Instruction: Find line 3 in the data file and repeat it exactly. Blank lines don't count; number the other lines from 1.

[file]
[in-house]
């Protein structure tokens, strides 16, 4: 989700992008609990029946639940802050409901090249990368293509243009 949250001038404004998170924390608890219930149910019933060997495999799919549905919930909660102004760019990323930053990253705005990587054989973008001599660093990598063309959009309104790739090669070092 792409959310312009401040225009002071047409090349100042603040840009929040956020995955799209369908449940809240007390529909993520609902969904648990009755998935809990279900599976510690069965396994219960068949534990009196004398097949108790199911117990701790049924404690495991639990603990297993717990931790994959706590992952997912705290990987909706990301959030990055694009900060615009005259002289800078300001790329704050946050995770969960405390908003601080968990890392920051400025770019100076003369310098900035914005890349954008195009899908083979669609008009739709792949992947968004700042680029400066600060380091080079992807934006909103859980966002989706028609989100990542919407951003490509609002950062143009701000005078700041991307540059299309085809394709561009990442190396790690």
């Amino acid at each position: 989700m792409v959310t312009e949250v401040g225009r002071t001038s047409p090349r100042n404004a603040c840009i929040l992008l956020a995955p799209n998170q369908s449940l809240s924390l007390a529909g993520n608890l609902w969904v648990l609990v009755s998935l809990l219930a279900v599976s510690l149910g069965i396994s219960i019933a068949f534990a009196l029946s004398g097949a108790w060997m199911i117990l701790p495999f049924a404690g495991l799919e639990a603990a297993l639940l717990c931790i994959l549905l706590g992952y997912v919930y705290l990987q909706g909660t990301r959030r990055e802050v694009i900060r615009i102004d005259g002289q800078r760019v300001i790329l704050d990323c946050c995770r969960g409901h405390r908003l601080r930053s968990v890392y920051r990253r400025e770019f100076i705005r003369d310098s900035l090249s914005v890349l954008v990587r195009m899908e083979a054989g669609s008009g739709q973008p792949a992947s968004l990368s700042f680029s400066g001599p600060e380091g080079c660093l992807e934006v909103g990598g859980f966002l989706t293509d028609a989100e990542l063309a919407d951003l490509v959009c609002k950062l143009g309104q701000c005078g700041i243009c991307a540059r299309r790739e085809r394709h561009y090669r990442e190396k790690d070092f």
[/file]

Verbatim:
């Amino acid at each position: 989700m792409v959310t312009e949250v401040g225009r002071t001038s047409p090349r100042n404004a603040c840009i929040l992008l956020a995955p799209n998170q369908s449940l809240s924390l007390a529909g993520n608890l609902w969904v648990l609990v009755s998935l809990l219930a279900v599976s510690l149910g069965i396994s219960i019933a068949f534990a009196l029946s004398g097949a108790w060997m199911i117990l701790p495999f049924a404690g495991l799919e639990a603990a297993l639940l717990c931790i994959l549905l706590g992952y997912v919930y705290l990987q909706g909660t990301r959030r990055e802050v694009i900060r615009i102004d005259g002289q800078r760019v300001i790329l704050d990323c946050c995770r969960g409901h405390r908003l601080r930053s968990v890392y920051r990253r400025e770019f100076i705005r003369d310098s900035l090249s914005v890349l954008v990587r195009m899908e083979a054989g669609s008009g739709q973008p792949a992947s968004l990368s700042f680029s400066g001599p600060e380091g080079c660093l992807e934006v909103g990598g859980f966002l989706t293509d028609a989100e990542l063309a919407d951003l490509v959009c609002k950062l143009g309104q701000c005078g700041i243009c991307a540059r299309r790739e085809r394709h561009y090669r990442e190396k790690d070092f």